Penelope: Adding More Tomorrows
One family's passionate fight against cystic fibrosis
Penelope Yeo was diagnosed with cystic fibrosis (CF) on the day she was born.
Her parents, Julie and Matt, were not caught entirely off guard. They knew that they both carried the gene that causes this inherited lung disorder. But nothing could have prepared them for what came next.
The early days stand out in Matt’s mind: from seeing his tiny daughter hooked up to a feeding tube to watching her suffer through months of uncomfortable respiratory treatments. But Matt also recalls the incredible community that he formed during Penelope’s treatment: the doctors who called on weekends to calm him in moments of crisis. The staff members who cared as much about his and Julie’s well-being as they did about their daughter’s health.
In just eight years, it's gone from ‘I'm going to see my daughter die’ to ‘I'm going to see my daughter live.’
“Our experience at UCSF has been unlike any other patient-doctor relationship I’ve had in my life,” Matt says. “They supported our family in ways that no other doctor, no other hospital, ever has.”
As a major center for CF research, UCSF has led the development of new treatments to correct the defect in the CF gene. In recent years, patients like Penelope have experienced dramatic improvements in their quality of life.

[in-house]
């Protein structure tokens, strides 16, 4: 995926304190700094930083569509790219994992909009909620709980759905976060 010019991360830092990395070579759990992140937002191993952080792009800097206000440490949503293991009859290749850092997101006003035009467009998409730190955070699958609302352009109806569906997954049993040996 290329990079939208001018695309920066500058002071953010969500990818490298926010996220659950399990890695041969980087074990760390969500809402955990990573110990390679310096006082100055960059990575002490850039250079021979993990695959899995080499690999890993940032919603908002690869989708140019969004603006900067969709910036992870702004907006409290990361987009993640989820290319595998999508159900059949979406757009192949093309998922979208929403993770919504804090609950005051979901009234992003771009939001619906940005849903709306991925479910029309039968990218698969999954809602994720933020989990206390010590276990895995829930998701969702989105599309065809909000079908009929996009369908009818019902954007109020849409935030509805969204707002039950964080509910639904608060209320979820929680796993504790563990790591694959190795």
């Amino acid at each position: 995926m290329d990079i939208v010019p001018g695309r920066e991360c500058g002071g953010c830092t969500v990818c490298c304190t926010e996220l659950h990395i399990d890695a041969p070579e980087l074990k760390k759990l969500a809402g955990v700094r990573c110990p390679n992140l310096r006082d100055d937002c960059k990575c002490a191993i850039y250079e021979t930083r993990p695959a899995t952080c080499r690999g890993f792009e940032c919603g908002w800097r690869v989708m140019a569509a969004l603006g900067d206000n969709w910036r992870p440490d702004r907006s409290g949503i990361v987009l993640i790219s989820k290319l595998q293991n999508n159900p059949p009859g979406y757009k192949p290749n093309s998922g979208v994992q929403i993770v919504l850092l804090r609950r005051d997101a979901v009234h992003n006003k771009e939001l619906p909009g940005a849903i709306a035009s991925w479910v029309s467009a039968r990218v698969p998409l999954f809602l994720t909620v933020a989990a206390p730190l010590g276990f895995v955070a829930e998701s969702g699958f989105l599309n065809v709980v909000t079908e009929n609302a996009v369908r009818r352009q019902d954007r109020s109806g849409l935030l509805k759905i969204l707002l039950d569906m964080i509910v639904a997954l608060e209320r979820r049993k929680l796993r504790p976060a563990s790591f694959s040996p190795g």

Now 8 years old, Penelope is thriving. She still needs diligent care, but her health has stabilized. Matt says she is a strong, happy child with a knack for storytelling.
“When my daughter was diagnosed with CF, I thought I would outlive her,” Matt says. “But the research is having a huge impact. In just 8 years, it's gone from ‘I'm going to see my daughter die’ to ‘I'm going to see my daughter live.’”
For the Yeo’s, their experience has inspired them to keep fighting – not only for Penelope, but for every family affected by this disease. Over the last eight years, they have mobilized their community to raise thousands for CF research and care.
“As a dad, I want to make sure that Penelope is as happy and healthy throughout her life as she is right now," he says. "But I also want to make sure that every other parent of a child with cystic fibrosis can tell this same story."